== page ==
A major output of an FMEA study is an inventory of potential failures, ranked from the highest to lowest risk. That list, rich with opportunities for improvement, can lead to important risk mitigation making processes and products more robust and safe or it be filed away and ignored. Often, the difference is in how the findings are presented to the executive team.
Senior managers are busy and their time to focus on any one thing is limited. It is up to the FMEA team to make sure their findings get attention and traction with a succinct and compelling FMEA Executive Summary.
Succinct. Compelling. Never forget that these are crucial if you want your findings to get the attention and support it deserves.
Regardless of whether your FMEA Executive Summary is to be presented or delivered in written form, a written report needs to be done. There are five items that need to be addressed in the report:
- The scope of the FMEA.
- Who was involved with the FMEA and the time frame it was done in.
- Listing of the highest risks identified along with supporting information.
- Recommended (or completed) action plans.
- Suggestions for leveraging the FMEA study.
1. Scope of the FMEA
The scope is easy! It was defined at the beginning of the FMEA, often by the management team. Make sure to include any changes made to the scope once the team got into the actual project. If there was a scope change during the project, you should also explain that here – in one sentence.
2. Who was involved with the FMEA and time frame
Identify the members of the FMEA team as well as outside resources who helped throughout the FMEA process. Define the timeframe of the FMEA so that information is part of the official record for the project.
3. List the Risks identified and the RPNs
Most FMEAs uncover dozens of risks so this is a great place for some graphs that make it easy to see all of the risks and quickly pick out the most critical. A visual way to do that is in an FMEA Executive Summary is to use an ordered bar chart. In the simplified example shown here, we have five potential failures. (Note: A real FMEA will have dozens of potential failures).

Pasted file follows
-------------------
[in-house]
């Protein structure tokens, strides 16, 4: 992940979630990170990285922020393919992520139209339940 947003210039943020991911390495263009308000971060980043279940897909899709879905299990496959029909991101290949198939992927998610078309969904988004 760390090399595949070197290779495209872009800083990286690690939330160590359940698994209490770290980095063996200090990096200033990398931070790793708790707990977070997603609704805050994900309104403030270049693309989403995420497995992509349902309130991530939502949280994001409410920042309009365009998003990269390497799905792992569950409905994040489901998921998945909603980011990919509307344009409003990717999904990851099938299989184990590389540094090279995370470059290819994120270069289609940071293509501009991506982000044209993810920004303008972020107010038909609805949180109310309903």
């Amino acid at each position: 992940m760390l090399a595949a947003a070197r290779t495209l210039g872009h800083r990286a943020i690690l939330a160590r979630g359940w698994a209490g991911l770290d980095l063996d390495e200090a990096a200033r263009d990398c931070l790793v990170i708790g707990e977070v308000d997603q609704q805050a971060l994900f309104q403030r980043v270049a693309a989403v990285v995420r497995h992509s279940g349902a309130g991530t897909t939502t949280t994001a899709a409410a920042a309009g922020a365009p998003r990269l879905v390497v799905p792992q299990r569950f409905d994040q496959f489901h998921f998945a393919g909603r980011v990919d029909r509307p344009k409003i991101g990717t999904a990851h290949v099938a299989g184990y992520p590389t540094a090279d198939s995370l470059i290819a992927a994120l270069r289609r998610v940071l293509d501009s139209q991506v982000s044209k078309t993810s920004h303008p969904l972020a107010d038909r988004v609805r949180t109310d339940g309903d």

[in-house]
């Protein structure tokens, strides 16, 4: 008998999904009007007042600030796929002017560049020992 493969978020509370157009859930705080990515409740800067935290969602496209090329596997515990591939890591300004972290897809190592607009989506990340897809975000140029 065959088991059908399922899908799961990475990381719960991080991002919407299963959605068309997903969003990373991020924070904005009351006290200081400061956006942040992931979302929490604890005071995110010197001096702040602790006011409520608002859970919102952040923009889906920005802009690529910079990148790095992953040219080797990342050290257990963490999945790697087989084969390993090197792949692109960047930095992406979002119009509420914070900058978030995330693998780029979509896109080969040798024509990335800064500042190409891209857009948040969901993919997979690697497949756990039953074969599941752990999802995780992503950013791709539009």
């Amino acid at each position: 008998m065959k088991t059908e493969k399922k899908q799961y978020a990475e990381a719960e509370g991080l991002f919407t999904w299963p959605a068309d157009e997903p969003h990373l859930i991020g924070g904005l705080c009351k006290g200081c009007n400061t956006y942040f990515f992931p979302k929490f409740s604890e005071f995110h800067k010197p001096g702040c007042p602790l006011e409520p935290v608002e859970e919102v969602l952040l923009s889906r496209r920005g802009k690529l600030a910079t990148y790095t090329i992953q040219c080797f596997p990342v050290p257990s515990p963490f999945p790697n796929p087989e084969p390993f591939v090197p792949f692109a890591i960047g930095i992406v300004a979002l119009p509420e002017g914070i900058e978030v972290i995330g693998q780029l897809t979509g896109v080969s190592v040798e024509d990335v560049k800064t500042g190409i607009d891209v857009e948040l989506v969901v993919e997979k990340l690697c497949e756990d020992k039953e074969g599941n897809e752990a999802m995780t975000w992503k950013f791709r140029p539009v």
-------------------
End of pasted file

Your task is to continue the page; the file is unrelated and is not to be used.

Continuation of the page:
Here is the same information in graph form:
The graph above is the same information as in the table, but the data, in the form of a picture (an ordered bar chart in this case) may resonate more with your executive team.
Although you will have many potential failures, there is no need to put them all on a summary graph; the full data with be included in your full report. Let’s assume for this example, that any risk with an RPN of greater than 200 is an unacceptable risk. Since risks that are below 200 aren’t going to be worked on at this time, consider leaving them off. Executives aren’t interested in minutia; they just want to be aware of the big problems.
4. Recommended or completed action plans
With the list of the potential failures requiring action identified, indicate the recommended action.
If the team was also responsible for developing action plans to reduce the RPNs of those items, describe the action taken for each along with the newly updated RPN.
Show the original and new RPNs in graph form.
A bar graph that shows the before and after RPNs is particularly effective in an FMEA Executive Summary because it shows the dramatic impact of the improvements made as a result of the FMEA process. (Note: For your summary report, you may want to include only those items that required action.)
5. Suggestions for leveraging the FMEA study
Often improvements made on a process or design can be used in other, similar processes or can be shared with other business units in the organization. This helps get even more benefit from the time and resources invested in the project. Include ideas for other areas where the FMEA action results can be used.
As teams work on the FMEA, chances are other potential FMEA projects will be identified, especially if the original scope of the FMEA had to be pared down; include this information in the final report.
Because the FMEA is a living document, it shouldn’t be filed away never to be seen again. Instead, this final section should also include plans for follow-up on the actions taken to assure they are robust and continue to deliver the benefits as promised. Include a brief description of follow-up plans and a timetable in the summary report.
Presenting the FMEA Executive Summary
Your team may be asked to present the FMEA Executive Summary or it could go to your management team as a written report. In either case, there should be a written report. We have created a template to help your team structure this report. Ideally, when complete, it should be no more than two pages.
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